All visitors need a visa. You should also have the following vaccinations before travelling to Madagascar. DT polio, malaria, diphtheria, tetanus, hepatitis A and B. Malaria is a concern in Madagascar but mosquitoes are seldom seen when sailing and anchoring off shore. The World Health Organization does advise prophylactic medication. Only drink bottled water or take water purification tablets. Travel insurance is a very good idea for a yacht charter to Madagascar in case of emergency repatriation.
With bareboat yacht charters, a guide is usually included in the price of the yacht charter. Although not mandatory, he comes with the price and is essential for the many services he will provide. He will prepare the food, recommend good yacht anchorages and know where to fish and refill the boats water tanks. He will speak the local language and have an established relationship with the local people. He will protect the boat from theft when you leave it to explore on land. The guide lives completely on the exterior of the boat and does not require a cabin.
Once you embark on your yacht charter in Madagascar, there will be no further opportunities to provision again and you must live off the fish and seafood you will catch for yourself or with your guide. Take much care with your original provisioning list.
Yacht charters are concentrated on the volcanic island of Nosy Bé that lies off the northwest coast of Madagascar in the Mozambique Canal. Nosy Bé is the biggest and most populated of the Malagasy islands. Here are the most beautiful beaches shaded by coconut trees and washed by calm turquoise waters. Nosy Bé is renowned for its diving with multiple varieties of corals and multi coloured fish. The island is reputed for its fragrance, Nosy Bé is known as "The Fragrant Island". Numerous crops of ylang-ylang, coffee, sugar cane, and peppers are grown in large quantities and their scents fills the air.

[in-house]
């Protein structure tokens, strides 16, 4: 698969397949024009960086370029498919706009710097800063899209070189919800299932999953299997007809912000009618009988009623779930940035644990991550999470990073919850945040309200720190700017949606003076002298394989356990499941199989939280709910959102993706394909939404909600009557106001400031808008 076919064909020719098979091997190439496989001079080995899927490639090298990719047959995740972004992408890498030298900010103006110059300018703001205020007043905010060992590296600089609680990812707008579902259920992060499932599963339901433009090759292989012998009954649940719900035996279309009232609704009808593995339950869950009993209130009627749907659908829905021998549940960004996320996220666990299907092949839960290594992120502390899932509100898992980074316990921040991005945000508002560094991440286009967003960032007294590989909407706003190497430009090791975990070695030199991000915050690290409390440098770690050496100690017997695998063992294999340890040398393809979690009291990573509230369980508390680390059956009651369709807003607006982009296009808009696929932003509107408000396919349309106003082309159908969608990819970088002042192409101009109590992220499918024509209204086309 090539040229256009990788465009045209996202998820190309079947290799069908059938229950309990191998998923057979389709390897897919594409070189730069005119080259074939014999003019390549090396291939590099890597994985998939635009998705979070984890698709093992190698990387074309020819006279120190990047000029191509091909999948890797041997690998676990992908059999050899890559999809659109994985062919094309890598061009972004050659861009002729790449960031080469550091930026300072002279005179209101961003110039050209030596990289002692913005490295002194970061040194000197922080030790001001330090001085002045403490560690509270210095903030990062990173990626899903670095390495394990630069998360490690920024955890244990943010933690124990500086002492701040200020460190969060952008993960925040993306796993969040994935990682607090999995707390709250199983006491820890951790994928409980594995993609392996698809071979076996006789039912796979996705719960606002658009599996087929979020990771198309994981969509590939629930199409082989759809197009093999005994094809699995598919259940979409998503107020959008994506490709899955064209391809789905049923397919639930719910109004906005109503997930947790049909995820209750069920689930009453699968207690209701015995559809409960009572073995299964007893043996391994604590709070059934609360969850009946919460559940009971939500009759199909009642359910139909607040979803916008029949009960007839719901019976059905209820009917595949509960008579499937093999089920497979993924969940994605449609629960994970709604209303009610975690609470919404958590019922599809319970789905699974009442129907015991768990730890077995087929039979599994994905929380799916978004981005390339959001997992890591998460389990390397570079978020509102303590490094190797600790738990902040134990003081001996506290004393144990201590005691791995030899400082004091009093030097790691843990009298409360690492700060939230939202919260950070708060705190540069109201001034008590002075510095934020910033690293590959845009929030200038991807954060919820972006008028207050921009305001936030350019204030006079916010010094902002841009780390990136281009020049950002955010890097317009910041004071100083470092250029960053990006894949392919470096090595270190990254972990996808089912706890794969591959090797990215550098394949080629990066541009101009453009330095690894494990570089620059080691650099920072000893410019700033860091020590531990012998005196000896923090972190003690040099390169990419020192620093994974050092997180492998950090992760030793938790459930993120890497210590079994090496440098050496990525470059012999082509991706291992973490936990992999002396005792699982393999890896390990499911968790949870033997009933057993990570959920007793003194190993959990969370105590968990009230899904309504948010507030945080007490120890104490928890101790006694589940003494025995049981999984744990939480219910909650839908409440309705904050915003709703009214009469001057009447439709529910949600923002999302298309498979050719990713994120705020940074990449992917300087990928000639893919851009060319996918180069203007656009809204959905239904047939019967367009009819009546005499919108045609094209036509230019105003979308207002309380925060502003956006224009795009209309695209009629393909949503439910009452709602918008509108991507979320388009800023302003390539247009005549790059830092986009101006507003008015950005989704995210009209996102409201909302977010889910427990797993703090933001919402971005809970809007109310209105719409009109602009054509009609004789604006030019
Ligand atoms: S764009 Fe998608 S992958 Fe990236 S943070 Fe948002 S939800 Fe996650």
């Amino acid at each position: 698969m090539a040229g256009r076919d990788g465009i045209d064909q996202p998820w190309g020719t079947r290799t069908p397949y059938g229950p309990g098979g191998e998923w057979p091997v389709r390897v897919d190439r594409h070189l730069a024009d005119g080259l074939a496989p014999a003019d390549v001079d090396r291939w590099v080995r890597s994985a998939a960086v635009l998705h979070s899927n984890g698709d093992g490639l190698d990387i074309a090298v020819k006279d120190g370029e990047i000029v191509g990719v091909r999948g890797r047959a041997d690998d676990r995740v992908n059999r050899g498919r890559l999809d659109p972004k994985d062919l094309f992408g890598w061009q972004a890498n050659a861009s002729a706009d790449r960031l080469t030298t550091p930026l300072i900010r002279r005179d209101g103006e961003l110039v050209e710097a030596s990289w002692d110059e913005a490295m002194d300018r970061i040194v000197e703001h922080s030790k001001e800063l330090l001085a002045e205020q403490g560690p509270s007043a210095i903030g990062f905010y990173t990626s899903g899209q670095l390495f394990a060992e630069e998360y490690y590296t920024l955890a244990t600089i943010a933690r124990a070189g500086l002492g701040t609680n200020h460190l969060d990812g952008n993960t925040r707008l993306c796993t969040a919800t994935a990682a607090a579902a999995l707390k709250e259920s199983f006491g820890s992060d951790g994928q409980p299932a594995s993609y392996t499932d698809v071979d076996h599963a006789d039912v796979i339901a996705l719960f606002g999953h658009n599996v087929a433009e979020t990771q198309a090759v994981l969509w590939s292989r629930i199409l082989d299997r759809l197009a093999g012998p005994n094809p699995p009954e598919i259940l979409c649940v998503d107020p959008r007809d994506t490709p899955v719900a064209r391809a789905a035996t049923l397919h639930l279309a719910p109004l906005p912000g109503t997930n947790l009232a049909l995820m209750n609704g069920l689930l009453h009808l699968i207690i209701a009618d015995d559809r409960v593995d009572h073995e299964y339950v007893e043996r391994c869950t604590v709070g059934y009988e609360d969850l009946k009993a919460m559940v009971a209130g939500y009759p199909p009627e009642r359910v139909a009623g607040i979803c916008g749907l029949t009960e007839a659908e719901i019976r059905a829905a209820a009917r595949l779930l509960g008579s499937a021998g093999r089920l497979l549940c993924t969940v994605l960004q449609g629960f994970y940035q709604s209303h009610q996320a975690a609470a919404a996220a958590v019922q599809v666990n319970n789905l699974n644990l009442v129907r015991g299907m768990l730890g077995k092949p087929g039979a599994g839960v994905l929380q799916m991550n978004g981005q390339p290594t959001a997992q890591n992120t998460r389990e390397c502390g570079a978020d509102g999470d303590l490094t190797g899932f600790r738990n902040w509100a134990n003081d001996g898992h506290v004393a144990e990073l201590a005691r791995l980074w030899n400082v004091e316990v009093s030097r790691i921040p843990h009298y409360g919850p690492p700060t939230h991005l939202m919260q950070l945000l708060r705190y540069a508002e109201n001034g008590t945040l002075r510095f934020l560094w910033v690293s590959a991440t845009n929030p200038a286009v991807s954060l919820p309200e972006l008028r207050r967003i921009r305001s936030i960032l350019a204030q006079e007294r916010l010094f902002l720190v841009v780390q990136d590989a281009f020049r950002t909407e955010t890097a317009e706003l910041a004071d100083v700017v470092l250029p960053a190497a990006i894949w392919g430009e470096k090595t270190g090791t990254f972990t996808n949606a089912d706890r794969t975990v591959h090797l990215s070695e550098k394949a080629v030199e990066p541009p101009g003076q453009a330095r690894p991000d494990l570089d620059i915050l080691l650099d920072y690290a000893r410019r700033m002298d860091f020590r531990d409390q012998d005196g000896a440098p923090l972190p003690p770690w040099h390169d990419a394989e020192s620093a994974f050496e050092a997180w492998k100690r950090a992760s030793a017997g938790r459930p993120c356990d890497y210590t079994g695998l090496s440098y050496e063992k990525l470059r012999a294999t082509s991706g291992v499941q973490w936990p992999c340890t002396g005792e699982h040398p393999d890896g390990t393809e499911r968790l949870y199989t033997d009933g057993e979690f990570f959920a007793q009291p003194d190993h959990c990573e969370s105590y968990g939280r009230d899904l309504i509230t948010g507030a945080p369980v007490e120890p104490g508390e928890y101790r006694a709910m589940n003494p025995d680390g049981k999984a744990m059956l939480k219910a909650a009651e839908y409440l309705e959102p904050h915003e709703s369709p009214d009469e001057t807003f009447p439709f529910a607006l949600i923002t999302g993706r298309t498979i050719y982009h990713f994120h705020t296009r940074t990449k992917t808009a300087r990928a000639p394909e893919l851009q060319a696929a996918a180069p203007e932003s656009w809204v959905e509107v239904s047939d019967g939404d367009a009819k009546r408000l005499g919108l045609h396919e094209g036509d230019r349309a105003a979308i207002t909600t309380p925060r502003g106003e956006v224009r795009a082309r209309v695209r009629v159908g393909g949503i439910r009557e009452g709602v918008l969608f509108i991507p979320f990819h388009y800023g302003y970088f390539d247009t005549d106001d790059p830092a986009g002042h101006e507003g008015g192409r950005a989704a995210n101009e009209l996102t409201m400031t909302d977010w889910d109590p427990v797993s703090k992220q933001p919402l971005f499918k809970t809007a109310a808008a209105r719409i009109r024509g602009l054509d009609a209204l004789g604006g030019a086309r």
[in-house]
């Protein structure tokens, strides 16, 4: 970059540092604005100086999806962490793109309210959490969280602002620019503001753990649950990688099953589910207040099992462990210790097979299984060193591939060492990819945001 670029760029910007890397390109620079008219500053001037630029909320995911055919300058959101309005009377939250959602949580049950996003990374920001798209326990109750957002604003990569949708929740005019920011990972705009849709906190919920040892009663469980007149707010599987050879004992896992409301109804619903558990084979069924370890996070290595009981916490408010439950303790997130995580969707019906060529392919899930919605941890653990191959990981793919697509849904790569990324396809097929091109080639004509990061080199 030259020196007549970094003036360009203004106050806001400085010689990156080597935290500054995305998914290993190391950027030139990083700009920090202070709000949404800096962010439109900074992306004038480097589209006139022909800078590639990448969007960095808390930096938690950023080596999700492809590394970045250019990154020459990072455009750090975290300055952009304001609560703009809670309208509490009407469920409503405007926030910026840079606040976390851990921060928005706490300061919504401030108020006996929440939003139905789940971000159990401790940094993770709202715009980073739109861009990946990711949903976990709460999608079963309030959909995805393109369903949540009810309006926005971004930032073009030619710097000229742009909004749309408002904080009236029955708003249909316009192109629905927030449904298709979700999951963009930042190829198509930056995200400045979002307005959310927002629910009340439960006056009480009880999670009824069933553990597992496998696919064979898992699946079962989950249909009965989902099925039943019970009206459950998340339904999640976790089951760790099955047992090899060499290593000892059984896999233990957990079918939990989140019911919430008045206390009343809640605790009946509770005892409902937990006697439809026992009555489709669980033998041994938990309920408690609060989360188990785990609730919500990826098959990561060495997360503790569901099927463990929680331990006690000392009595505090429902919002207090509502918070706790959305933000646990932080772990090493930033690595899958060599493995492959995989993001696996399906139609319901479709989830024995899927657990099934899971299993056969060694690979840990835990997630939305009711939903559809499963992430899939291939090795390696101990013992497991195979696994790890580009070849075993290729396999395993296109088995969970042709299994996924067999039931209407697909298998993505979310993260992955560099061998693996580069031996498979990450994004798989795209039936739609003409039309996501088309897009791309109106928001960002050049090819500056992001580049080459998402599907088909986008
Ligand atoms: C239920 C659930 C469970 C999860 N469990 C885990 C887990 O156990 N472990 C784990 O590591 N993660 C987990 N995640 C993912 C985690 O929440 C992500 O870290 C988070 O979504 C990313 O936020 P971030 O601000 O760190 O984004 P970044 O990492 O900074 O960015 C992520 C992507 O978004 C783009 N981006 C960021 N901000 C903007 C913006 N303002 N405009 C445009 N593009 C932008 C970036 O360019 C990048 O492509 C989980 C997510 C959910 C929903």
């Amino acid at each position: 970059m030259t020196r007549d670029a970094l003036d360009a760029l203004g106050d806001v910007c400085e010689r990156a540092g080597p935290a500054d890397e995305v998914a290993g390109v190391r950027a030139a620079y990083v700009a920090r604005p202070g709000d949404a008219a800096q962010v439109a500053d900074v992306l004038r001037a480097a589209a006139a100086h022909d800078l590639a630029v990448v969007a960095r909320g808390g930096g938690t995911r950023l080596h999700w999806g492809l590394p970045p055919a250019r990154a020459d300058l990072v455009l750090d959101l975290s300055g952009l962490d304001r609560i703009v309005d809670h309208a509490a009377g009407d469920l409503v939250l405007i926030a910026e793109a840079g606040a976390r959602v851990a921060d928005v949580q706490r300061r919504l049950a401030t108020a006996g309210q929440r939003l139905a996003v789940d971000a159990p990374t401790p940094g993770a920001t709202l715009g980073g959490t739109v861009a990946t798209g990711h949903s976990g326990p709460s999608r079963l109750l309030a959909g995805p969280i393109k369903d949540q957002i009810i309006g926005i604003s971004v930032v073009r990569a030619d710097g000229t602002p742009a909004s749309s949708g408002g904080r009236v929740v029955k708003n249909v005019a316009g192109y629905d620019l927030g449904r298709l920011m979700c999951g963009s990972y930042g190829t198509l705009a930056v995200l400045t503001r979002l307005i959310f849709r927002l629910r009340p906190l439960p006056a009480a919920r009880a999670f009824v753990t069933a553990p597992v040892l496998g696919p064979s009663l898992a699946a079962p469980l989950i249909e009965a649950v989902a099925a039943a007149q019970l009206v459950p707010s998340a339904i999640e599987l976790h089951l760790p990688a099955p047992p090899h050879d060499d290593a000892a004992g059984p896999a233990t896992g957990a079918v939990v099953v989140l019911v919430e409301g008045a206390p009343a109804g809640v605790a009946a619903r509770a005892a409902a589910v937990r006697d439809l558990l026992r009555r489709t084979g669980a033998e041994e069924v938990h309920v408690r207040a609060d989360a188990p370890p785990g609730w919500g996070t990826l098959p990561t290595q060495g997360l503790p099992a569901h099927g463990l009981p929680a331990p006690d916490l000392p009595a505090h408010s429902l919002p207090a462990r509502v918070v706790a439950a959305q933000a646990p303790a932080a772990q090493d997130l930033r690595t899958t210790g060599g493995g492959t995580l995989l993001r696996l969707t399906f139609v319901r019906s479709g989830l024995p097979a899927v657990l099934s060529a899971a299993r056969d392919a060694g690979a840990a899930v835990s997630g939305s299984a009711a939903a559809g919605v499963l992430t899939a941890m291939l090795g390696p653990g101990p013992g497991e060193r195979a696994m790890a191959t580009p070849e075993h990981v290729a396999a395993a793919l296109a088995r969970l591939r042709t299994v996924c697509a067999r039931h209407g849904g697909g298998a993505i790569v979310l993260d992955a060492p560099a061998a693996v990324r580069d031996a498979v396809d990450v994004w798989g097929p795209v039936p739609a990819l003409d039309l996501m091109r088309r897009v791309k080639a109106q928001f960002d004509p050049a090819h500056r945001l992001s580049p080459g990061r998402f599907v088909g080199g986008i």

A yacht charter from Nosy Bé will allow you to explore the nearby tiny islands that make this destination even more interesting. Just a few miles away to the south discover the turtle island of Nosy Iranja with its beautiful beaches and Nosy Komba where lemurs can be found. Also Nosy Tanikely, Russian Bay, Le Pain de Sucre or “sugar loaf”, Nosy Iranja, Nosy Radamas and Nosy Saba.
The Mitsios is an archipelago located 35 miles north of Nosy Bé. Here you will find warm, crystal-clear turquoise waters, deserted yacht anchorages and isolated villages. The Mitsios is particularly satisfying for tropical fish lovers and attracts divers from all over the world. The sea is teeming with fish and shellfish and lush, dense vegetation. The bright white, deserted beaches of these islands are made of fine bits of coral and shells. The archipelago is also defined by its remarkable rock formations: Cannes d’Orgues, a black, octagon shaped, basalt rock face and the Four Brothers, a group of rocks that stand out of the sea.
The Radames Archipelago lies 55 miles south west of Nosy Be. It is comprised of four coral islands; Nosy Kalakajoro, Nosy Ovy, Nosy Antany Mora and Nosy Valiha. Like the Mitsios, the underwater environment is absolutely enthralling for diving and snorkelling. This archipelago has lush tropical vegetation and deserted beaches. The few fishermen villages are known for their friendliness. They offer an opportunity to encounter a totally different way of life that has been untouched by time. The name people gave to their islands is very revealing: Nosy Kalakajoro means "the place where lives the joy" and Nosy Antany Mora means "the land where live the quiet people".
Tsara Banjina is 25 miles north of Nosy Be; enjoy its hotel and white sandy beaches and lush vegetation.
Efatra Zoky, four elders or the four cliffs, which are nesting places for gannets, have a magnificent marine life that attracts divers from all over the world.